How Long Do Electric Car Batteries Last? - E Smart Way

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How Long Do Electric Car Batteries Last?

Posted by Tom Lee on

One of the greatest fears in owning an electric car is how long do electric car batteries last? For many people, the thought of having a car that runs on electric batteries looks like having a phone. At first, the phone’s battery is impressive and works according to your desire. The charge lasts the whole day, and if you are not a phone person, you can even go for a day or two without charging it.

However, as time goes by, the battery starts dying down too early. You end up needing a power bank or buying a new battery, if not a new phone all together. The big question is, is this the same with electric car battery life?


The Public’s Opinion

In 2019, there was a thread on Reddit where a Tesla Model S user expressed his appreciation for the model’s battery life. He said that it had been seven years since he purchased the car and has only lost 2% of its capacity. The thread followed up with hundreds of comments with both similar comments and of those with contrary opinions. However, the majority showed to disagree with the idea that an electric car battery life will deteriorate by 50% in only five years of service.

At most, the battery’s capacity may deteriorate by 10%. The post also proved that long battery life is also dependent on how the user takes care of the cell. It means that your practice on charging and running your EV can highly contribute to how long the battery serves you.

More on Batteries

The work of a battery is not to generate energy but to store it. This is why a cell will start to die after a couple of miles, depending on its capacity. Modern batteries have more significant potential in energy storage compared to traditional lead-acid batteries or those used in petroleum-fueled vehicles.

Li-ion batteries, used in laptops and smartphones, pushed for more significant innovation around battery life. They are probably the main reason why EV car batteries have the hope of over seven years of proper functioning and the innovation around DSLRs and vape pens.

EV’s battery is a combination of hundreds or thousands of other small batteries. These batteries are often the cylindrical types with the appearance of AA cells but larger ones. Given that such batteries can power a two-ton vehicle for miles proves how the technology is powerful.

However, these batteries need daily recharging. It also means you cannot avoid the degradation problem entirely. With such degradations, batteries lose their ability to hold power as long as they used to. This is where the best battery life care practices come in handy.

Battery Electric Vehicles Vs. Hybrid Vehicles

If you are big on EVs, there is a high probability you have heard about or interacted with hybrid vehicles. To give a short description, hybrid vehicles are cars that combine both the traditional gasoline-powered engine and an electric motor, which uses a rechargeable battery. Some hybrid vehicles use both engines at the same time to increase its power while others use either at any particular time, then you can alternate depending on your needs.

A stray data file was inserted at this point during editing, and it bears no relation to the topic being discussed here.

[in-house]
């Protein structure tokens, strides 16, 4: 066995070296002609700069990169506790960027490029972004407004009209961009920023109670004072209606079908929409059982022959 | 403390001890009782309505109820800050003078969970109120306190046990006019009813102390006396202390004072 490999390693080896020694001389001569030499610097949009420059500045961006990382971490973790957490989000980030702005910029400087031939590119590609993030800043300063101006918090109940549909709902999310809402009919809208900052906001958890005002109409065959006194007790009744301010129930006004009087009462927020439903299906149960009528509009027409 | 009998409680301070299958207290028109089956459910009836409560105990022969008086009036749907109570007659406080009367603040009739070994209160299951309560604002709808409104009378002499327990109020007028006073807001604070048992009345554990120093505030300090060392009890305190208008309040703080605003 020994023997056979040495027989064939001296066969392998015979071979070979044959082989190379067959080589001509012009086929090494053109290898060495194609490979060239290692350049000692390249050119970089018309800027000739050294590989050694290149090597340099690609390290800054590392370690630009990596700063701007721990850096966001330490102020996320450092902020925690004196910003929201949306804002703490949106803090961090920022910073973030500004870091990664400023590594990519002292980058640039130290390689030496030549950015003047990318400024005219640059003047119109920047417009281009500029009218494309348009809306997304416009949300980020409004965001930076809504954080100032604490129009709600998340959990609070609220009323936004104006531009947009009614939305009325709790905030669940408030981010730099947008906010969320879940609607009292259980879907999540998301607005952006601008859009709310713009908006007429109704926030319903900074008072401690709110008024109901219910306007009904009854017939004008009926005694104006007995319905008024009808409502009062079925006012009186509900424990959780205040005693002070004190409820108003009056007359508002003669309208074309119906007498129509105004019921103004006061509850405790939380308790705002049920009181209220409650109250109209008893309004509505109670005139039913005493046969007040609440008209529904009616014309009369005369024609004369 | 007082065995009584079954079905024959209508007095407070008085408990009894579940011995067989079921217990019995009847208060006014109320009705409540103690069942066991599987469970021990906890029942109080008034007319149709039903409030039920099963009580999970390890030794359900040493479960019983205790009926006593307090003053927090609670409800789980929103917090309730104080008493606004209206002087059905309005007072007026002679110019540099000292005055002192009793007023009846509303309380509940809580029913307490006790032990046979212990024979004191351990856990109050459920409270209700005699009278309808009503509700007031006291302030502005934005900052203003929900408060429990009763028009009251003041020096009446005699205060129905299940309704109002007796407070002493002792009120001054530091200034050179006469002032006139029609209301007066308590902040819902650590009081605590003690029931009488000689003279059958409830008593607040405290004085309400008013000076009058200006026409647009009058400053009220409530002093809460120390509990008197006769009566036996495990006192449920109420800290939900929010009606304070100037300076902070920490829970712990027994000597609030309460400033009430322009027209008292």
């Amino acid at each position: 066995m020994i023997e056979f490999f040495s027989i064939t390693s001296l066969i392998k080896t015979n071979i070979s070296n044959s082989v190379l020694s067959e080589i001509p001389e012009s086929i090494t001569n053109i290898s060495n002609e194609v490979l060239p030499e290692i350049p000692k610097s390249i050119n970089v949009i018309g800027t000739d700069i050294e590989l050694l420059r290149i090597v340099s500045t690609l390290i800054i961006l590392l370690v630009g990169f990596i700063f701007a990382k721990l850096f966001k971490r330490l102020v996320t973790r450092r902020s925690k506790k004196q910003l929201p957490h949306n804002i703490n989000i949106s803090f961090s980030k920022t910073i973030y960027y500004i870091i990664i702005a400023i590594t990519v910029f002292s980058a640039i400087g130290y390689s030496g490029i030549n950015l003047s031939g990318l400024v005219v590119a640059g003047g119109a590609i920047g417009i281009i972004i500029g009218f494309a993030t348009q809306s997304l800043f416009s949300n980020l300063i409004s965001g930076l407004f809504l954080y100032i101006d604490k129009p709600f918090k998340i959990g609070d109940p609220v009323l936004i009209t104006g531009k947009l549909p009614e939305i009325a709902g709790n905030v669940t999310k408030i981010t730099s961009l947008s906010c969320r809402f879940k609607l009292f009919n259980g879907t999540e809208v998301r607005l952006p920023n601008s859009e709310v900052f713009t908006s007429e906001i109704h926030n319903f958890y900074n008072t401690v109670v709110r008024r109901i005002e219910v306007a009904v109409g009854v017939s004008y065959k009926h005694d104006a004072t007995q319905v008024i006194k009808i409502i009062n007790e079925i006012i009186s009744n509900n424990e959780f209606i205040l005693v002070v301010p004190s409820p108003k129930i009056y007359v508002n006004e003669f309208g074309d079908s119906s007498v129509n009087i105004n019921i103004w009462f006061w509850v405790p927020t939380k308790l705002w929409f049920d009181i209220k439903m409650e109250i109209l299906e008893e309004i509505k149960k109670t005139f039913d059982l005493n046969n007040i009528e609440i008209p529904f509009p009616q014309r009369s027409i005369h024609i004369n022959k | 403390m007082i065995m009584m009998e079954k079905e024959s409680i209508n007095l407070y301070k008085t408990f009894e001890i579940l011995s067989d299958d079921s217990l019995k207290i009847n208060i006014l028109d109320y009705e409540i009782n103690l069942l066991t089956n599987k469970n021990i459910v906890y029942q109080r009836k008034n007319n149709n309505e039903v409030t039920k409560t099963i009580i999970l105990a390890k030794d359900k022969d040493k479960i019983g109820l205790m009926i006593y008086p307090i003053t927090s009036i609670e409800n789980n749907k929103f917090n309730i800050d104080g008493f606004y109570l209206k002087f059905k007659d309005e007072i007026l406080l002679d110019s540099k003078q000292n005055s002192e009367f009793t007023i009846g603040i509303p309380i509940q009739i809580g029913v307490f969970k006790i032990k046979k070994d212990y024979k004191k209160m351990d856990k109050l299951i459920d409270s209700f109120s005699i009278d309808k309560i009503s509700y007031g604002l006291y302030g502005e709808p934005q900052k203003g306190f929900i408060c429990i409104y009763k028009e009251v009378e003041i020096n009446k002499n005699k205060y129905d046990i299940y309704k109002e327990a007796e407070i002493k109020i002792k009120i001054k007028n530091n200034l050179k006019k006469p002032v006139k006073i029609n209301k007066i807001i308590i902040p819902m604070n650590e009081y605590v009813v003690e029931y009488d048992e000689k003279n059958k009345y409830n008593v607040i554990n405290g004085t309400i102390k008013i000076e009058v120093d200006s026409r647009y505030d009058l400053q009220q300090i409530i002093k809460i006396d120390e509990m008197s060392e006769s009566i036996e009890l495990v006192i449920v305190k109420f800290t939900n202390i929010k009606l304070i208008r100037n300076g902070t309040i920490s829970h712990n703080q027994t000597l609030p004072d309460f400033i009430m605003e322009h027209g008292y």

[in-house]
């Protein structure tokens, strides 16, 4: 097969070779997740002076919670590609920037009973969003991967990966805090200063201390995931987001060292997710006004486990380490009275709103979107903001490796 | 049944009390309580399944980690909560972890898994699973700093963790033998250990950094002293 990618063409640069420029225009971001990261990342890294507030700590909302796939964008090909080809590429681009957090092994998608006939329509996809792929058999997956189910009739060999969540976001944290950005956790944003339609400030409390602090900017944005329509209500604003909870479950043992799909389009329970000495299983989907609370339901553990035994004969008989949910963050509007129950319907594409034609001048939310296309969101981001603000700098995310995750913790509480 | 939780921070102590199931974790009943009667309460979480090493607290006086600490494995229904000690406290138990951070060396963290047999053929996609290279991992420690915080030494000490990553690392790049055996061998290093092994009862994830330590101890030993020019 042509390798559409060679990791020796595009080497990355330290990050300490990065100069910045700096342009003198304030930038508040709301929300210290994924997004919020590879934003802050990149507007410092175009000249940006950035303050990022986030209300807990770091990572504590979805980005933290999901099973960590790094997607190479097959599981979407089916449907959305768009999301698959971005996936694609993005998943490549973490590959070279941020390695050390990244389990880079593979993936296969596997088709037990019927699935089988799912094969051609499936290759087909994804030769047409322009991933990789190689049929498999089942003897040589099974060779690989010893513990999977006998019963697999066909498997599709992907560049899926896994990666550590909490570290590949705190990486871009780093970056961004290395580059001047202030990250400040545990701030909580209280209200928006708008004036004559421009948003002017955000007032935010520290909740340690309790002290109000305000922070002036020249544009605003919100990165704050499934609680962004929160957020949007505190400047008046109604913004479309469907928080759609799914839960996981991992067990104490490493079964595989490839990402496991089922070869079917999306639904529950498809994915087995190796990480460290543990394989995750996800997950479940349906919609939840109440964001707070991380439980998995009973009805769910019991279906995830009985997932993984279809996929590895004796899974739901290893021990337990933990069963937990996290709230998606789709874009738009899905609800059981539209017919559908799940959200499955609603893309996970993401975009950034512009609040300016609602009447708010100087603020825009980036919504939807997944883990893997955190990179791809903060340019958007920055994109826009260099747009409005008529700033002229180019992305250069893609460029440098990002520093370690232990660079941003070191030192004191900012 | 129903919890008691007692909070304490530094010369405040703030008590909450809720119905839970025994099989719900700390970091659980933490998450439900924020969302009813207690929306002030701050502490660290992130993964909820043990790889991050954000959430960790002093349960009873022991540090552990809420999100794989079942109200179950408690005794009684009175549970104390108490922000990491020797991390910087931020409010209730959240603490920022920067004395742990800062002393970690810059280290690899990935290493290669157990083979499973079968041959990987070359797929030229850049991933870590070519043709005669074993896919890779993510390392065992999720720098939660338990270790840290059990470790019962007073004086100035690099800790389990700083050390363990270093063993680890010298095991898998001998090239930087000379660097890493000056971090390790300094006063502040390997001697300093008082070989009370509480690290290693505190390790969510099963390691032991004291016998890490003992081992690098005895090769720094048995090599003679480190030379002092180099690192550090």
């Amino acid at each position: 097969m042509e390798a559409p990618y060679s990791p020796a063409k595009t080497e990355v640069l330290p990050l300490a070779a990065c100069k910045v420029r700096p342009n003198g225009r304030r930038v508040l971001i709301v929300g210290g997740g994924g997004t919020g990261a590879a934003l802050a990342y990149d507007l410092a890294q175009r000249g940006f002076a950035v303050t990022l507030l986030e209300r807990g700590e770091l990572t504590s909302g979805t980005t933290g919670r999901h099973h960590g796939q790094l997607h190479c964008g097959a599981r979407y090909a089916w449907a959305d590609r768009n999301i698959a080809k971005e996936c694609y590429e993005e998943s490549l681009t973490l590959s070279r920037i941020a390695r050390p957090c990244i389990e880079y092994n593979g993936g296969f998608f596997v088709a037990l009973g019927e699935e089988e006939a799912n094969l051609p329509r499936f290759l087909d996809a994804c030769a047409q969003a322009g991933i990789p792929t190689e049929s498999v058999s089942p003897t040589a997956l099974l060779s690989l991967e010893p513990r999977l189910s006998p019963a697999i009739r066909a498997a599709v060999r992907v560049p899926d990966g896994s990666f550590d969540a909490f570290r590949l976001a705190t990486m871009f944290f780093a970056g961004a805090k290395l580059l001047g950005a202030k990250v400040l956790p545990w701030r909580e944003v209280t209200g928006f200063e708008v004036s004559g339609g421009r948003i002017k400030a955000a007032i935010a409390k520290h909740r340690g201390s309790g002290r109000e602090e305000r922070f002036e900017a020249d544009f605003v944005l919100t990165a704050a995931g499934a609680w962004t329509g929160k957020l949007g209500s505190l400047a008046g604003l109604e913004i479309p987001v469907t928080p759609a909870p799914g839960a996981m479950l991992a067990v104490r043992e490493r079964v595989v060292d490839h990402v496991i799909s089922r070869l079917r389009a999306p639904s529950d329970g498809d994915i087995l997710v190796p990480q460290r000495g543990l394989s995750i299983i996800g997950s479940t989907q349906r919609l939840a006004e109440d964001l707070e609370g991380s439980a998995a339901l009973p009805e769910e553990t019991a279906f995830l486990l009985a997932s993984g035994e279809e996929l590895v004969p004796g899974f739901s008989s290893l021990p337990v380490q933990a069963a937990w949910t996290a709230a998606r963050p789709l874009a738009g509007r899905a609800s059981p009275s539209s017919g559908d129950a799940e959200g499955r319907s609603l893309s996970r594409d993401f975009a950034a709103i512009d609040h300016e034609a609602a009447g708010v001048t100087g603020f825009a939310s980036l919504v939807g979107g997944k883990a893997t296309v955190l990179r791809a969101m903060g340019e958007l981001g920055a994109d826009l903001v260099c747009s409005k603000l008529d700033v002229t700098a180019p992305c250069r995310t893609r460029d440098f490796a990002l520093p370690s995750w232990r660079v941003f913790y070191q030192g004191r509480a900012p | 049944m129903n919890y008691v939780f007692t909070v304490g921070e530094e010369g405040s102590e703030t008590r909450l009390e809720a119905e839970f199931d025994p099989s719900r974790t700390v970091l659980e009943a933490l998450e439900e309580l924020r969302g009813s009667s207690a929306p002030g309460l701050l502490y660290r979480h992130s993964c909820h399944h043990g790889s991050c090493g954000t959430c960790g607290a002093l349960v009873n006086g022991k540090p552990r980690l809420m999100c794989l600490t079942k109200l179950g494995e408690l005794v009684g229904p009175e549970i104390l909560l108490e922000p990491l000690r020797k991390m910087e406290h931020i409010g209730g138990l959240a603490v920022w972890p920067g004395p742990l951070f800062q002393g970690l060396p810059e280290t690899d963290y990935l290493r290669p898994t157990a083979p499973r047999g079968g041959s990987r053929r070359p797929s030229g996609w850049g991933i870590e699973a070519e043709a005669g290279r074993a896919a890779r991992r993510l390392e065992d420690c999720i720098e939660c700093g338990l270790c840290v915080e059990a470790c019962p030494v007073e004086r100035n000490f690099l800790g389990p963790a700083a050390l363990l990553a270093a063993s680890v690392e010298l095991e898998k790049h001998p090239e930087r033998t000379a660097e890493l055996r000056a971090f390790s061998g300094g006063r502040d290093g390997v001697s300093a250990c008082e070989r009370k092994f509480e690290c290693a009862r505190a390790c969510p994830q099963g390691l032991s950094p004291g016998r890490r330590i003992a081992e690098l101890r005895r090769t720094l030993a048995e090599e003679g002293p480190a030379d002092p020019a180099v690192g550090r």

On comparing a pure EV to a hybrid vehicle while primarily focusing on battery life, the best way to look at it is evaluating in line with your daily use. That being said, note that hybrids come in two types; the regular hybrids and the plug-in hybrids. The plug-in is more popular, and when someone mentions a hybrid vehicle, they are probably referring to it.

Given that hybrid vehicles have the option of either the gas engine or the electric battery, their batteries are not usually as strong as those of pure EVs. Also, a pure EV will go for more miles on battery life compared to a hybrid vehicle. The only advantage here is that when the hybrid runs out of battery power, one can always switch to the gasoline engine to push for a few extra miles.

At the end of the day, what you use your car for and how long you spend on the road will dictate if you’d prefer a hybrid to a pure EV.

Volvo V60 hybrid

Battery Buffers

Sometimes manufacturers try their best to help EV users properly manage the car’s battery. Battery buffers are one of such efforts. This is where a vehicle cannot completely use all the power in its cell. For example, when your car is giving you an almost zero warning, there will be a buffer moment where it goes off before the actual zero.

This could be so for full charging with some batteries as well.

Such decisions came about after the Tesla Roadster. This EV did not have the reserve capacity, and so its battery could charge to 100% and discharge to 0%. Although the battery still served for a good five years plus warranty, when it got to 0%, one needed another battery to power-start. Imagine what happened when you had no one around to jump-start your vehicle?

So How Long Do Electric Car Batteries Last?

Eventually, the battery life of your EV will serve you as much as you take care of it. Many Tesla EV batteries have a warranty of eight years. When one is intentional on a lasting EV battery, getting to eight years will not be a hard task. Just keep the battery between 40% to 90% as often as you can, and you will be okay.



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